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Those fuddy-duddy, 19th Century values

“But his [Peel’s] chosen remedy for widespread poverty was already apparent. It did not lie in changing the Poor Law, or reducing factory hours through a Ten Hour Bill, or in accepting the irrelevant political demands of the Chartists. Still less did it consist in commissioning that engine of public welfare and State guidance of the economy to which we became accustomed in the twentieth century. Peel and most of his contemporaries would have regarded our giant complex of State machinery as a destructive restraint on individual freedom.”

Robert Peel, page 243, by Douglas Hurd.

Indeed they would have so regarded the modern state of the late 20th and 21st centuries. And with good reason. Somehow, I doubt that even the founder of the Metropolitan Police would have liked the idea of the modern Surveillance State. I am not too sure that he’d have been all that keen on top tax rates of 50 per cent and more, compulsory schooling to the age of 18, or the hideously regulated labour market of today.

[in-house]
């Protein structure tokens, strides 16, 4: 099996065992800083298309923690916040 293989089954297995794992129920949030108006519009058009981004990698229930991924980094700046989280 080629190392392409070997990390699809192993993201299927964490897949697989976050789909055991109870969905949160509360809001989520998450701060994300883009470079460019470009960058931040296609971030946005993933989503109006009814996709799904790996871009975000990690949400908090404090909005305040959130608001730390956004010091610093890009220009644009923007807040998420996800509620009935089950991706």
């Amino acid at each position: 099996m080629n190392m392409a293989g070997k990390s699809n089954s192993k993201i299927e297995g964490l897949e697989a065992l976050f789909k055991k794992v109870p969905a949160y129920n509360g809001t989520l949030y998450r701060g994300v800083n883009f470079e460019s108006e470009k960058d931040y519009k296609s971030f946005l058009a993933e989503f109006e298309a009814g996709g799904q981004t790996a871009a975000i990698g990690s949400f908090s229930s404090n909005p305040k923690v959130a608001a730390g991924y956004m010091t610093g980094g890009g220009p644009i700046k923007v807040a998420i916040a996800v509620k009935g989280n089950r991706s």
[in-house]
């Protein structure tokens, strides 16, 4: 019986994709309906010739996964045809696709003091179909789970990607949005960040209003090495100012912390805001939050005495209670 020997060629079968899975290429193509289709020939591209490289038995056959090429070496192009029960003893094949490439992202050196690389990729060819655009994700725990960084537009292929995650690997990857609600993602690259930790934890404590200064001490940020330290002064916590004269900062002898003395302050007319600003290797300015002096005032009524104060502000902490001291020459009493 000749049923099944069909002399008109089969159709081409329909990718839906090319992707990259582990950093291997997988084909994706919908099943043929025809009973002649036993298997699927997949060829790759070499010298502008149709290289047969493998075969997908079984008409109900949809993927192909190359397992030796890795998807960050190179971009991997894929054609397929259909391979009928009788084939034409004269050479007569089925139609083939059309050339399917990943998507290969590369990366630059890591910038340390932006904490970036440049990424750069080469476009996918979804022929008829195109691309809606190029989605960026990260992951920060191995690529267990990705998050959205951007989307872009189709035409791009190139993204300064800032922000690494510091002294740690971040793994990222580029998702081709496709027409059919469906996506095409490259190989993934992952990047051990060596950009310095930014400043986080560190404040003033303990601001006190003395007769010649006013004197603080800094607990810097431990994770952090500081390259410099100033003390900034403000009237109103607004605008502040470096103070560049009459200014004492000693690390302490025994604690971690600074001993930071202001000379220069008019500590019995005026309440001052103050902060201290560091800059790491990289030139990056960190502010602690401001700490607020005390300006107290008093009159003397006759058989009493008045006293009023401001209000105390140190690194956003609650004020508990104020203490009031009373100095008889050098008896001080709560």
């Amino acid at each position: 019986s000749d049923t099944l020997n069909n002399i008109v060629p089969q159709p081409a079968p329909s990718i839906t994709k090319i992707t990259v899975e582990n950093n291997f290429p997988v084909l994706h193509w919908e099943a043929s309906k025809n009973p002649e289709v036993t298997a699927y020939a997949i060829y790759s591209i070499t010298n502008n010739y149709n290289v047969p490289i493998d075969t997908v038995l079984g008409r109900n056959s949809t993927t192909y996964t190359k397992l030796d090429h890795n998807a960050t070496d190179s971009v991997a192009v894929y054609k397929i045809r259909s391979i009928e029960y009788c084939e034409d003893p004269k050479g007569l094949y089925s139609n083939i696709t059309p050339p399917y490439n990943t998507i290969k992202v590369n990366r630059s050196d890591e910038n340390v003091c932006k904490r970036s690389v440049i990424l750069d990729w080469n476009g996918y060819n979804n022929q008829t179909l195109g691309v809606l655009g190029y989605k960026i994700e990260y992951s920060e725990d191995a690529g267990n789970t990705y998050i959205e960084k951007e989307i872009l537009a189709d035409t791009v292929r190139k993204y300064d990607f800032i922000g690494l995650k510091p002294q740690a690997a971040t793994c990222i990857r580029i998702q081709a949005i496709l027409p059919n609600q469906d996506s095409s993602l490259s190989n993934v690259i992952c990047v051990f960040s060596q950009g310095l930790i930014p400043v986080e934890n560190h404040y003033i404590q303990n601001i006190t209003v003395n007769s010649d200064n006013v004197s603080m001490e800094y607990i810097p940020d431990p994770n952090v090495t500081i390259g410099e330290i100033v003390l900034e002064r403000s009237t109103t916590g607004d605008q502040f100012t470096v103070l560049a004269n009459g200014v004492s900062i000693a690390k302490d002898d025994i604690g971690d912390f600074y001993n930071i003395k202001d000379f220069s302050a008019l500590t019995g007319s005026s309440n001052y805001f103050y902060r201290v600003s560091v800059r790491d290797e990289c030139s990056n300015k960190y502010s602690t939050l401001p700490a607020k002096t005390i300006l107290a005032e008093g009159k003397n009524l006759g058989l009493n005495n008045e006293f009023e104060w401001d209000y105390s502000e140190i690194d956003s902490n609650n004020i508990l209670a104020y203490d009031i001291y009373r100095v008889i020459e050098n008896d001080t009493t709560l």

And this historical shift, I think, can explain to a certain extent why, to a British audience dulled by decades of socialism, the sight of Americans protesting against Big Government and the like is so odd. Last night, on the BBC, the broadcaster and one-time Sunday Times (of London) editor, Andrew Neil, was looking at the Tea Party movement. It was not all bad as a documentary – he had a great short interview with the son of Barry Goldwater – but in the main, the general idea that the viewer was meant to draw was that the Tea Party movement was comprised mainly of cranks, bigots and fools. The problem, I think, is that Britain has not really had a genuine, tax-cutting protest movement since the anti-Corn Law League of the 1830s and early 1840s, which is why I was so struck by that passage about the Peel administration. We have to go back to the early years of the Industrial Revolution to find anything remotely like such a protest for government retrenchment and tax cuts. No doubt Mr Neil would regard Cobden, Bright, or indeed Peel himself, as a bunch of nutters.